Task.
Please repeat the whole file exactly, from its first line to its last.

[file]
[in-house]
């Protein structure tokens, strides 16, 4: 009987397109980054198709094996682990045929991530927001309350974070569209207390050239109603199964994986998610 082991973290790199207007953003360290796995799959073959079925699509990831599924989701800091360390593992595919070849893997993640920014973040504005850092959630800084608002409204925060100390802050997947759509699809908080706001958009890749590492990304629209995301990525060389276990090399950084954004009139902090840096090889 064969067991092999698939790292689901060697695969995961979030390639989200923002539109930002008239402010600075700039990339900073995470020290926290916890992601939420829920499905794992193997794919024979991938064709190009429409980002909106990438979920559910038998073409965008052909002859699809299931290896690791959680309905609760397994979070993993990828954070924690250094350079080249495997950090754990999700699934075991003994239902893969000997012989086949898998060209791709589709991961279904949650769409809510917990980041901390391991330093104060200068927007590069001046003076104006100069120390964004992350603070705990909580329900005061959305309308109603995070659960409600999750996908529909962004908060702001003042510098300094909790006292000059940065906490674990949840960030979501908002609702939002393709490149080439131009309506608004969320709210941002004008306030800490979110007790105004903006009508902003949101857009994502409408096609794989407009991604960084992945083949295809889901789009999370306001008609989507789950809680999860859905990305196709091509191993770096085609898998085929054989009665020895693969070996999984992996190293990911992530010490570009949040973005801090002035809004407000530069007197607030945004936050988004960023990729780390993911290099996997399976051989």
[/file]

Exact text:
[in-house]
């Protein structure tokens, strides 16, 4: 009987397109980054198709094996682990045929991530927001309350974070569209207390050239109603199964994986998610 082991973290790199207007953003360290796995799959073959079925699509990831599924989701800091360390593992595919070849893997993640920014973040504005850092959630800084608002409204925060100390802050997947759509699809908080706001958009890749590492990304629209995301990525060389276990090399950084954004009139902090840096090889 064969067991092999698939790292689901060697695969995961979030390639989200923002539109930002008239402010600075700039990339900073995470020290926290916890992601939420829920499905794992193997794919024979991938064709190009429409980002909106990438979920559910038998073409965008052909002859699809299931290896690791959680309905609760397994979070993993990828954070924690250094350079080249495997950090754990999700699934075991003994239902893969000997012989086949898998060209791709589709991961279904949650769409809510917990980041901390391991330093104060200068927007590069001046003076104006100069120390964004992350603070705990909580329900005061959305309308109603995070659960409600999750996908529909962004908060702001003042510098300094909790006292000059940065906490674990949840960030979501908002609702939002393709490149080439131009309506608004969320709210941002004008306030800490979110007790105004903006009508902003949101857009994502409408096609794989407009991604960084992945083949295809889901789009999370306001008609989507789950809680999860859905990305196709091509191993770096085609898998085929054989009665020895693969070996999984992996190293990911992530010490570009949040973005801090002035809004407000530069007197607030945004936050988004960023990729780390993911290099996997399976051989």